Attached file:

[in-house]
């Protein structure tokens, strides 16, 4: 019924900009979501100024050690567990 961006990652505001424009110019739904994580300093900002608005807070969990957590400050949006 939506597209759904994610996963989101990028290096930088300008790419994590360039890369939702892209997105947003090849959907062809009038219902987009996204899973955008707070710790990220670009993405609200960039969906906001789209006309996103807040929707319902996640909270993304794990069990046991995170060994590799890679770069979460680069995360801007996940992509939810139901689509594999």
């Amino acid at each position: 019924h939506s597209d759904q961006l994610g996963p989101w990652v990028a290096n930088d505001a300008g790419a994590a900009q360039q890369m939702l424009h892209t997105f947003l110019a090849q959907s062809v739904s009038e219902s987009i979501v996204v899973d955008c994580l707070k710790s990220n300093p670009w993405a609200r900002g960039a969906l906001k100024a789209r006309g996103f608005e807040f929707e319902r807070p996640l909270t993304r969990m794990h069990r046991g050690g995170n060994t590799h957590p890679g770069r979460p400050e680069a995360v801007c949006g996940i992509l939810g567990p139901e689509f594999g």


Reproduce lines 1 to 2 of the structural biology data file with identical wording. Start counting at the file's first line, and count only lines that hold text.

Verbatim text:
[in-house]
């Protein structure tokens, strides 16, 4: 019924900009979501100024050690567990 961006990652505001424009110019739904994580300093900002608005807070969990957590400050949006 939506597209759904994610996963989101990028290096930088300008790419994590360039890369939702892209997105947003090849959907062809009038219902987009996204899973955008707070710790990220670009993405609200960039969906906001789209006309996103807040929707319902996640909270993304794990069990046991995170060994590799890679770069979460680069995360801007996940992509939810139901689509594999």